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Archive for May 2007

Off to America


Wednesday, May 16, 2007 by

So, Abel Xavier is on his way to America. It isn't long ago that Xavier was a Liverpool player - December 2002 to be precise - but it seems as if he has been erased from the collective memory: most fans find it hard to beleive that this clown - at least in appearance - actually played for the club.

If his was one of the more surprising of Houllier's transfer dealings, it did make some sense. Xavier had been in good form for Everton, one of the better players at Euro 2000 and at £800,000 the deal represented excellent value for a back-up player. And, coming so soon after the transfer of Nicky Barmby, that Liverpool managed to take away another of Everton's best performers was particularly satisfying.

Still, there was little warmth towards Xavier. Although he played decently well, if somewhat inconsistently, many never forgave him for indirectly forcing local lad Stephen Wright out of the club. That Wright has since failed to impress at Sunderland, it probably means that Houllier was right at the time.

On a different note, what does this transfer say about football in America?

When news broke that David Beckham was joining the LA Galaxy, the people behind the deal stressed that this wasn't going to signal a return to the days of the NASL where America became the destination for any washed up old pro in search for a quick buck.

Try pulling that one now, guys.

What's in a name?



Given all the agitation surrounding the failure to impose a points deduction on West Ham for fielding a player who was, to all intents, not eligible to play it is comforting to see that those running the game know what's really important by announcing a name change.

As from next season the Premiership will be no more with its place being taken by the Barclays English Premier League.

CEO Richard Scudamroe said that

after extensive research with fans and other stakeholders during the Premier League's recent re-branding exercise showed the need for a single unified identity.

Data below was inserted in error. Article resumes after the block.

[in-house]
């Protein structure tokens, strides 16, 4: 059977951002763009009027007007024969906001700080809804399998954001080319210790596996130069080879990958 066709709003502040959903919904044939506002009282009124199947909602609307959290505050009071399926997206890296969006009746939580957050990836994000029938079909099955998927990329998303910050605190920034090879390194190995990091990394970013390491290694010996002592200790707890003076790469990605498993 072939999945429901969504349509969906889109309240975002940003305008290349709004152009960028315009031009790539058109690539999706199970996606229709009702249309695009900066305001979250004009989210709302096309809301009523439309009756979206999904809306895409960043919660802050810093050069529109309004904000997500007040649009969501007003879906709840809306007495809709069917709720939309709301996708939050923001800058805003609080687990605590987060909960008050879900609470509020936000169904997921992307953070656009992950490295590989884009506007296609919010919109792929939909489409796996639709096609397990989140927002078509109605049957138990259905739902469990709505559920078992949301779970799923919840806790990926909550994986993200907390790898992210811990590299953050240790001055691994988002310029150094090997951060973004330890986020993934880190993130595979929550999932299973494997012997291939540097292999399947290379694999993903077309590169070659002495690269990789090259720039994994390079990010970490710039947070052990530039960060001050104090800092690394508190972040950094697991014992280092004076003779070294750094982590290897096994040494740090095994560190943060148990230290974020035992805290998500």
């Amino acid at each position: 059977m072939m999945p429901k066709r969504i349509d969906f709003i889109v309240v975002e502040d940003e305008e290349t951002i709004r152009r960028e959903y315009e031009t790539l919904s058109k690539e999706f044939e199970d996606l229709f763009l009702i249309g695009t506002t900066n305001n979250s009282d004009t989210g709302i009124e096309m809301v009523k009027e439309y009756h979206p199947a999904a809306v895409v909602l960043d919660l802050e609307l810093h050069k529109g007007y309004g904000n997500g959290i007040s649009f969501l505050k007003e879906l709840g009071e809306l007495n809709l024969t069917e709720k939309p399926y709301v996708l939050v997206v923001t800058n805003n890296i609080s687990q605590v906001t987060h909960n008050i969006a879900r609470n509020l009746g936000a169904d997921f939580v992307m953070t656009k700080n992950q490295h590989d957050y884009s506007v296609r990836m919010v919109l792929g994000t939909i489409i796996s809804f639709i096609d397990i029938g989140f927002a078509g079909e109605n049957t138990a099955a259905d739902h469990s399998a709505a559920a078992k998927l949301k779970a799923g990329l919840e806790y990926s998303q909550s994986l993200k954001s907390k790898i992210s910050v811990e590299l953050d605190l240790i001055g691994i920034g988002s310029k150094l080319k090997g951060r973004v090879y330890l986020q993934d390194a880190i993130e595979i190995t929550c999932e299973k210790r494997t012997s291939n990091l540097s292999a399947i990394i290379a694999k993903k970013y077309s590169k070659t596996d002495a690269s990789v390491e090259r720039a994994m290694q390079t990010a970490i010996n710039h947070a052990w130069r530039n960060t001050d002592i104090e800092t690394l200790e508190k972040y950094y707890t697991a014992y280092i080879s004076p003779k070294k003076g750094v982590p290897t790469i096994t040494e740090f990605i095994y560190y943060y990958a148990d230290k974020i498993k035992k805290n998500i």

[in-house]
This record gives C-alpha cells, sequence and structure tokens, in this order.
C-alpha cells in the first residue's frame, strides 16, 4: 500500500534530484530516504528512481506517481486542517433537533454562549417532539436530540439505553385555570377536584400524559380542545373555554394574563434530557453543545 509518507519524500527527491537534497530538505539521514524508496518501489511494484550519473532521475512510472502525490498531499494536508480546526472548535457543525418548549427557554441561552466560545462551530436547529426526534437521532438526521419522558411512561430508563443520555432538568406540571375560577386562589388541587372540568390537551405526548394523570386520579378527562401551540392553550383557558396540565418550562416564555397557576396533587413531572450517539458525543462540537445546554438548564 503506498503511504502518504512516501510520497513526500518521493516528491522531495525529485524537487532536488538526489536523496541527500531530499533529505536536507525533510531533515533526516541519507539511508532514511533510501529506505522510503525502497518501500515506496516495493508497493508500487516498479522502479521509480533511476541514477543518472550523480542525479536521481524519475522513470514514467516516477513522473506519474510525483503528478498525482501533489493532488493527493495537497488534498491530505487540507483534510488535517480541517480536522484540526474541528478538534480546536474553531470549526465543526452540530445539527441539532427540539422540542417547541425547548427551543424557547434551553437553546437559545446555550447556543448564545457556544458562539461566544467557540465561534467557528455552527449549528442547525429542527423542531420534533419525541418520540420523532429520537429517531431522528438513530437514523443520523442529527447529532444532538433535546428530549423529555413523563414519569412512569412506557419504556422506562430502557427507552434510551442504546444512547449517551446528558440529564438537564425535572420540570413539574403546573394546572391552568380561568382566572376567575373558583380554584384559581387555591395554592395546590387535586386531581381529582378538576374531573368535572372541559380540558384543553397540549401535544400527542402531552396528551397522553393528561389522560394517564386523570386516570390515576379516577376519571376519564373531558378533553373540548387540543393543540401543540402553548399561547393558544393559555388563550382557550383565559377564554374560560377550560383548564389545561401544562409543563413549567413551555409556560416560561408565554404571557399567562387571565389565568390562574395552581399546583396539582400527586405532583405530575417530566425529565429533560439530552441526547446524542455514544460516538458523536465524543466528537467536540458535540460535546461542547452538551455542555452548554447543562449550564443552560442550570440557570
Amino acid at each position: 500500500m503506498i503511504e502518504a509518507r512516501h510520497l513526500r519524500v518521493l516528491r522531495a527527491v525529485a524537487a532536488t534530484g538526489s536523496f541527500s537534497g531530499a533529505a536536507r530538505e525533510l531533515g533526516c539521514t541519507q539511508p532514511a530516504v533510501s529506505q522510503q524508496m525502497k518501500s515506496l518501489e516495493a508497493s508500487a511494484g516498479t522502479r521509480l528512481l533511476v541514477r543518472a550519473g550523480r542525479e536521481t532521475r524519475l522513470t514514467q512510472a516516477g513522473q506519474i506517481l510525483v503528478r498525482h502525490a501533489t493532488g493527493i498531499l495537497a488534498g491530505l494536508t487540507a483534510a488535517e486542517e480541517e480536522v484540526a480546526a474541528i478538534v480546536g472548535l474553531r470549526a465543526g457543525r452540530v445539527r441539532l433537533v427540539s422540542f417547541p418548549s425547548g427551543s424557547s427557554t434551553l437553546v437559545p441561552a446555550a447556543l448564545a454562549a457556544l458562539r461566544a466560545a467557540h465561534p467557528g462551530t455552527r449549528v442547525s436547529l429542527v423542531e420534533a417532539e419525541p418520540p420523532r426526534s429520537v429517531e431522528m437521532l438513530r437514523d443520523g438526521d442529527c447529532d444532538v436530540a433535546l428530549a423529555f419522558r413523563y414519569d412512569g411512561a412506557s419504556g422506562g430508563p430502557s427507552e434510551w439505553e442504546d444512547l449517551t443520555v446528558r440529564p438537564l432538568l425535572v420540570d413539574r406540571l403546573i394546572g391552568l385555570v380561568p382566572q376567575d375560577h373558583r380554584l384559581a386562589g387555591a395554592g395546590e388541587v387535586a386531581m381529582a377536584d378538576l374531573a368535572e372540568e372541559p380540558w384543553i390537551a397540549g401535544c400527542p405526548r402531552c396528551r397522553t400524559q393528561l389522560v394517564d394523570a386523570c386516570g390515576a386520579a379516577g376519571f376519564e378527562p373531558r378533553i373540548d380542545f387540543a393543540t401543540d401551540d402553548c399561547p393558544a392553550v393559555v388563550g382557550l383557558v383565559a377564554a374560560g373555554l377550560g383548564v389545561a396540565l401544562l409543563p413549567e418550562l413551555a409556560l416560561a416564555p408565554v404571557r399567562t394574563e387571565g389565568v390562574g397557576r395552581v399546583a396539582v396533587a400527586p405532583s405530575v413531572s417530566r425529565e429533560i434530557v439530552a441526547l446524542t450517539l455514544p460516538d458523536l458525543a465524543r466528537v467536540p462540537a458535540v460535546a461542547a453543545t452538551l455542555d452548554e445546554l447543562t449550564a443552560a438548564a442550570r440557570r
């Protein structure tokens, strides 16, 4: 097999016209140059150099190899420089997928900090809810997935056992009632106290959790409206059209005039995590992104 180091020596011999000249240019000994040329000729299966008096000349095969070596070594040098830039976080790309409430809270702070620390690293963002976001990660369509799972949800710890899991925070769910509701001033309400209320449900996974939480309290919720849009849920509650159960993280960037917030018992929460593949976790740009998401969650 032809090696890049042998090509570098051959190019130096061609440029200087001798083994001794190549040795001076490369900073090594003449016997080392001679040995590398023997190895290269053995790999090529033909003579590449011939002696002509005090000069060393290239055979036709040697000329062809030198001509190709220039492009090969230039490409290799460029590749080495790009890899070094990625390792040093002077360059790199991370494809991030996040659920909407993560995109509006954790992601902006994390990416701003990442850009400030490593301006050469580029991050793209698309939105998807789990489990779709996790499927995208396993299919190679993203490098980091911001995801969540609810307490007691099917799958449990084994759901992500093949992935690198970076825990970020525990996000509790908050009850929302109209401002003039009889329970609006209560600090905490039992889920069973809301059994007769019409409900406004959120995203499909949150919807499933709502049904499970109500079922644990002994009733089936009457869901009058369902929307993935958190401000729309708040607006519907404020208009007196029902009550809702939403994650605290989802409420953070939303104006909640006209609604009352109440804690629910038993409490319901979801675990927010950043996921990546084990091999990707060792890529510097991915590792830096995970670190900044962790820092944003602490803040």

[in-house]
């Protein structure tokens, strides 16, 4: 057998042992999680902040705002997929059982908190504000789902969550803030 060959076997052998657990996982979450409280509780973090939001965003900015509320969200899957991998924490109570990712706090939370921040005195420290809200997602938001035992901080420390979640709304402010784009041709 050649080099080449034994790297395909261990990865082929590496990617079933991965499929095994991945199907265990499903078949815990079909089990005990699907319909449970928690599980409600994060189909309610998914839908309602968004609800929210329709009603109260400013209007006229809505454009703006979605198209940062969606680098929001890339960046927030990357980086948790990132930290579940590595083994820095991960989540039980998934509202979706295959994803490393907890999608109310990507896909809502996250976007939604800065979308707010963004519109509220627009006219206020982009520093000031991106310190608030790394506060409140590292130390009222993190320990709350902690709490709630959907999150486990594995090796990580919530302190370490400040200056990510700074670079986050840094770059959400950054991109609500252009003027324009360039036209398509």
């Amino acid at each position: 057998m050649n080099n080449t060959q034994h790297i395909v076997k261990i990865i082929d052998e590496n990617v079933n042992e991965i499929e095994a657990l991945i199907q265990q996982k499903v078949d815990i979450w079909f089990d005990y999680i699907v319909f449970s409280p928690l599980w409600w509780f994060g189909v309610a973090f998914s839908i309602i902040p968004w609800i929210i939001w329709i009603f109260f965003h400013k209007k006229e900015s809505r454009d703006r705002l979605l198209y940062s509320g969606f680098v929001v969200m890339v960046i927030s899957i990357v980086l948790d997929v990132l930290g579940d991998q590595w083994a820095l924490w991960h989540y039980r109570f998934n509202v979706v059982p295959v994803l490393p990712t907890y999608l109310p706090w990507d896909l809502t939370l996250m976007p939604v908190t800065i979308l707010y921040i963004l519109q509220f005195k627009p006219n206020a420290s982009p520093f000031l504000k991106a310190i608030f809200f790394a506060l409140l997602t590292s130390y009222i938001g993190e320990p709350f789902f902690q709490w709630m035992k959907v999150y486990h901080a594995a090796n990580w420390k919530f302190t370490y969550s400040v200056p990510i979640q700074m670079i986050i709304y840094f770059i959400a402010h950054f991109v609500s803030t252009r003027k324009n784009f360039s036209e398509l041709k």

Naturally the possibility of squeezing a few extra quid out of Barclays had absolutely nothing to do with this.

Scudamore added that
We are confident that our simplified and strengthened global identity will help fans associate better with our fantastic competition.
Sure it will Richard, sure it will.

He Should Do Well: Marvin Pourie (Liverpool)


Tuesday, May 08, 2007 by

Steve Heighway's departure from his post as the head of Liverpool's Academy may have created some uncertainty as to what the future might hold yet it doesn't seem to have hindered the planning process for next season.

A number of players have been having trials for the past few months and, of these, German striker Marvin Pourie has been impressive enough to warrant the offer of a contract which will see him join Liverpool on a free from Borussia Dortmund.

Thanks also to Heighway's insistence, Liverpool have resisted bringing in foreign players into their academy. Yet their only two imports - Danish goalkeeper Martin Hansen and Swedish midfielder Astrit Ajdarevic - played pivotal roles in their FA Youth Cup win. Indeed, Heighway had previously praised Ajdarevic, describing him as a real talent and a great choice.

The key, therefore, is the quality of the players concerned. Pourie, a striker who bears a passing resemblance to cult hero Erik Meijer, was an automatic choice in the youth squads at Dortmund and the fact that he was signed after the Liverpool coaches watched him closely during training indicates that they feel he is good enough.

Yet his omission from the German U17 squad at the European championships currently being held in Belgium has to be worrying.

Of course, there have been many players who were overlooked to represent their countries at youth level but who went on to star at a senior level. Steven Gerrard was one of them so there has to be a degree of faith that Liverpool’s scouts are more capable at spotting talent than those working for the German national side.

What is certain is that Pourie hasn’t been overlooked because he is too small: at 16 he is already six feet tall, which means that in him, Jordy Brouwer and Peter Crouch Liverpool will have tall strikers playing throughout all set-ups.